Some mornings, I sit down and look at the stats for the past night. I some times stumble over domains that haven't made it into any other blocklists, in spite of being rather shady. Using Pi-hole has made me become more aware of how insanely much tracking actually happens, especially on mobile platforms. I knew there was a lot, but I never had any specific numbers on it. If I used Windows actively, I might even have seen higher block stats on my computer. Quite a few of the domains at night really shouldn't run. Facebook doesn't need to update itself at 3 in the morning, Google doesn't need to load analytics... There's a lot of weird tracking behavior in general.

There's also a lot of interesting behavior on certain blocked domains; some programs, when a "necessary" domain is blocked, will attempt to re-request the resource over and over and over. I've been playing some music from YouTube for a couple hours, and uBlock Origin tells me it has blocked 800 trackers. Most of these are just Google Analytics trying to re-request itself because it failed. Interestingly, Pi-hole catches similar behavior. Some reports online[1] also indicate that even Microsoft re-requests blocked domains indefinitely. Gotta love some good irony when a software company worth literally billions don't have a fallback plan, so they just decide to re-request resources until they get it instead.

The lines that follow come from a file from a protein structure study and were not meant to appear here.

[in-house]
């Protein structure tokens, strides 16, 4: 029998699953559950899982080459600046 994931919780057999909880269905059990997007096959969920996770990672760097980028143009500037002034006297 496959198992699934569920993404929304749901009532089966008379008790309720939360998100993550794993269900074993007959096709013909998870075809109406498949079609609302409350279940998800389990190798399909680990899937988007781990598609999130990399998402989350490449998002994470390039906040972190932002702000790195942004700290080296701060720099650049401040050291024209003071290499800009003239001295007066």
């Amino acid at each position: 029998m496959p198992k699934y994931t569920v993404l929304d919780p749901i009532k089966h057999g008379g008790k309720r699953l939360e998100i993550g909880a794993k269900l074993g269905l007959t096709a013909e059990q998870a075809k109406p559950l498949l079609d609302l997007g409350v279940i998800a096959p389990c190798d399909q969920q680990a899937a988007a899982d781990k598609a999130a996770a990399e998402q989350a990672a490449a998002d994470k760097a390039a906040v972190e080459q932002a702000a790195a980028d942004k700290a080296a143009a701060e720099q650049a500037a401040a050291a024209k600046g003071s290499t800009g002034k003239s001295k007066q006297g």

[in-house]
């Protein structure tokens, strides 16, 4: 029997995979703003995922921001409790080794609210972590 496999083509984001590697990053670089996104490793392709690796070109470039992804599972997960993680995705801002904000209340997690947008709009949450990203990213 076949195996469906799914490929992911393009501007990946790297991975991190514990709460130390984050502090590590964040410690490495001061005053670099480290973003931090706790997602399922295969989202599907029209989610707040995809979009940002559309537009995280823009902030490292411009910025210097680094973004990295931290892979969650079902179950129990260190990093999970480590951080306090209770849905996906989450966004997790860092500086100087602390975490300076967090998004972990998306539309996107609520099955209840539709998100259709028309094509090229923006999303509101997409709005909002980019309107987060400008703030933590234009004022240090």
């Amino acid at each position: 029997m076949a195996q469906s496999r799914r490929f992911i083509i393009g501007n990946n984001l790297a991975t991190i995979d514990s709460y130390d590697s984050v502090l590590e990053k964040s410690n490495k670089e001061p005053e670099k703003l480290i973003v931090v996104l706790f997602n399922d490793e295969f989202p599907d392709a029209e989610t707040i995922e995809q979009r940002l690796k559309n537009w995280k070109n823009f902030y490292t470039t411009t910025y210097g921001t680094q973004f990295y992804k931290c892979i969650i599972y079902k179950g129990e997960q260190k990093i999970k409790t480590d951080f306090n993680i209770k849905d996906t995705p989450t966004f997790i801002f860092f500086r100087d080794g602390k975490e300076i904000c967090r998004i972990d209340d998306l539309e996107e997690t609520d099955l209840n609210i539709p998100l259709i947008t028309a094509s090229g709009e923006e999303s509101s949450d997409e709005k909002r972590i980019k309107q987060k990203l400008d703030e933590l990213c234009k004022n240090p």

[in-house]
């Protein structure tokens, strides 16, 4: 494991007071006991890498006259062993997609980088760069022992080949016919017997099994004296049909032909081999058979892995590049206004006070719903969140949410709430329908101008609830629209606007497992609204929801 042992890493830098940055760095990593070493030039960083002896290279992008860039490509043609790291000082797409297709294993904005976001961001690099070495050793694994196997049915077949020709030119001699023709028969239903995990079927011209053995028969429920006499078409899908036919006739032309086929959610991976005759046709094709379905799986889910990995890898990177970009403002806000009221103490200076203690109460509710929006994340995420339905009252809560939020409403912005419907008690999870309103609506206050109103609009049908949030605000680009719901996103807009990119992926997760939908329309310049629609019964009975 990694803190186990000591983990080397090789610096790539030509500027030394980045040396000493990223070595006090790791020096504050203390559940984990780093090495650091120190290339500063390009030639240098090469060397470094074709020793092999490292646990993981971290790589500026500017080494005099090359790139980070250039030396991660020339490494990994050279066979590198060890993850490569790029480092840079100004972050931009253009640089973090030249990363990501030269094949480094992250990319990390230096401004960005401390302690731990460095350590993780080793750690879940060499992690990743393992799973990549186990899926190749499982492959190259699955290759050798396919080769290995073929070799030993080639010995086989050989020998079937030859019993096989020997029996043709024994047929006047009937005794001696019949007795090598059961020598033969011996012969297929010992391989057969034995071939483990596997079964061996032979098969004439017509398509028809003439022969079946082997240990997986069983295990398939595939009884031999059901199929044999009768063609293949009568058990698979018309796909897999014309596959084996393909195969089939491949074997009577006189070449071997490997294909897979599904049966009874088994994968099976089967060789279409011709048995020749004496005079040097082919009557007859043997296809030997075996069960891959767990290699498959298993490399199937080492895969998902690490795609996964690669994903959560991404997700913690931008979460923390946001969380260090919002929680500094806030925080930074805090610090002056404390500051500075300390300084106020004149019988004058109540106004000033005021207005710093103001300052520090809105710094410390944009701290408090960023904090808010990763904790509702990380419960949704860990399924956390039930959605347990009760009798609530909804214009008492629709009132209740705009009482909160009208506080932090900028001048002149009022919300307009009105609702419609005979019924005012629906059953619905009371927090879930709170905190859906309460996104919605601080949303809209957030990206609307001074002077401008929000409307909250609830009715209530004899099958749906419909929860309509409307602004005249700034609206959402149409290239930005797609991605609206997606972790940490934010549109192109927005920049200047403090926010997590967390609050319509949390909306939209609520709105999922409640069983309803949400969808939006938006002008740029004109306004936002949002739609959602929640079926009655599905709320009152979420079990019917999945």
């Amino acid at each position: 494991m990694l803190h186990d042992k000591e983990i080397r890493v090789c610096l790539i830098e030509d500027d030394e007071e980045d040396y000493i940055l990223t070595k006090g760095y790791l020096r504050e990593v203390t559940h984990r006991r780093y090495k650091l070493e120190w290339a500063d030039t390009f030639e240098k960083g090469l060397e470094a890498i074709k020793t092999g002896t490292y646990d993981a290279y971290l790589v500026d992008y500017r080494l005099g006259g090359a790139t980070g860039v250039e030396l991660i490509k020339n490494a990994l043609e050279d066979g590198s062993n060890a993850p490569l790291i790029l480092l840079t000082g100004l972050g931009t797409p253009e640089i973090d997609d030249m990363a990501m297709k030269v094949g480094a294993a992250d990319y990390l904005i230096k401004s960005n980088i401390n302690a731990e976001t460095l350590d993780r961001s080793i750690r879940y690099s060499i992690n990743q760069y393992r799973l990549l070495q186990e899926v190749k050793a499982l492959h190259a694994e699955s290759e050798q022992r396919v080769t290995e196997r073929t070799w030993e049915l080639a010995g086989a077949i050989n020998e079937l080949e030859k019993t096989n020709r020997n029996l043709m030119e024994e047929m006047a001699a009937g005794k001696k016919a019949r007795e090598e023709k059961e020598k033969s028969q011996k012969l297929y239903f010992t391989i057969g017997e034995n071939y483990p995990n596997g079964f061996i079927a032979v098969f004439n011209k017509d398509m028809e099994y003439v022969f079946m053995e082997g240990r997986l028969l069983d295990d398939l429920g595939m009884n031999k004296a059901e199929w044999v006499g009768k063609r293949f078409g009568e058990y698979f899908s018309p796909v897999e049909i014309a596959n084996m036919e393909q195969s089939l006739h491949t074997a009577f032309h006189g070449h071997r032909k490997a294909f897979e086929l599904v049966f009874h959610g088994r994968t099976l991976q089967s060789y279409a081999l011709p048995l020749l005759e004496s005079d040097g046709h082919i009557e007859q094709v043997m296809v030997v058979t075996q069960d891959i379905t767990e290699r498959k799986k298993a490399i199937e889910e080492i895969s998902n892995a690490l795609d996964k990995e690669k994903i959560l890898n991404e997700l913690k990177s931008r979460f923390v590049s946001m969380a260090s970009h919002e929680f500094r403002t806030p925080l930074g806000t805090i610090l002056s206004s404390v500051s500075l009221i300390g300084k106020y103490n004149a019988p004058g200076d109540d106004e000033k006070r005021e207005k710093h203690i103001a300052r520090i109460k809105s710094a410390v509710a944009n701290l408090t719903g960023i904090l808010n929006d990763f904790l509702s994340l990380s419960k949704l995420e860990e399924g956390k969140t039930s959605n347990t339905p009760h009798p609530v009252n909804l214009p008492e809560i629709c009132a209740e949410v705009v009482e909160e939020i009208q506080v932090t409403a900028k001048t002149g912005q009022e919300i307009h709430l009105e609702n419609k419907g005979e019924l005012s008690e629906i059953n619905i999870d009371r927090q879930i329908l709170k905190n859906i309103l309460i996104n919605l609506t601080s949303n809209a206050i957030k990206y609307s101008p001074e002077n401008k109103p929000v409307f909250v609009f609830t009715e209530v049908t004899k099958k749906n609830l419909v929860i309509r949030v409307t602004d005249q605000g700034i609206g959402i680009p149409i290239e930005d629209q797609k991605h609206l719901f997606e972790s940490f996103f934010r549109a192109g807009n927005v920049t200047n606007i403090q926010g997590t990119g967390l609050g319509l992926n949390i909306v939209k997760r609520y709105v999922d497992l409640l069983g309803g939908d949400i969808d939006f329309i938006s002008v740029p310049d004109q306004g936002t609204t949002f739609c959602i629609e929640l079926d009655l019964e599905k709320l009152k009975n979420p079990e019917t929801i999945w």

Google is still among the more aggressive here though, especially on the presumably tracking domain. 7400+ requests in roughly 8 days at the time of writing is pretty impressive. I'd also like to re-visit the disadvantages for one reason: the disadvantages were listed to make it clear that Pi-hole has limitations that are hard to work around. It's often given credit for blocking a lot more than it actually does. It might've been different in the past, but nowadays, it doesn't block everything. In spite of these limitations, it does one hell of a job blocking trackers and ads in most mainstream circumstances.

Posted on May 17th, 2020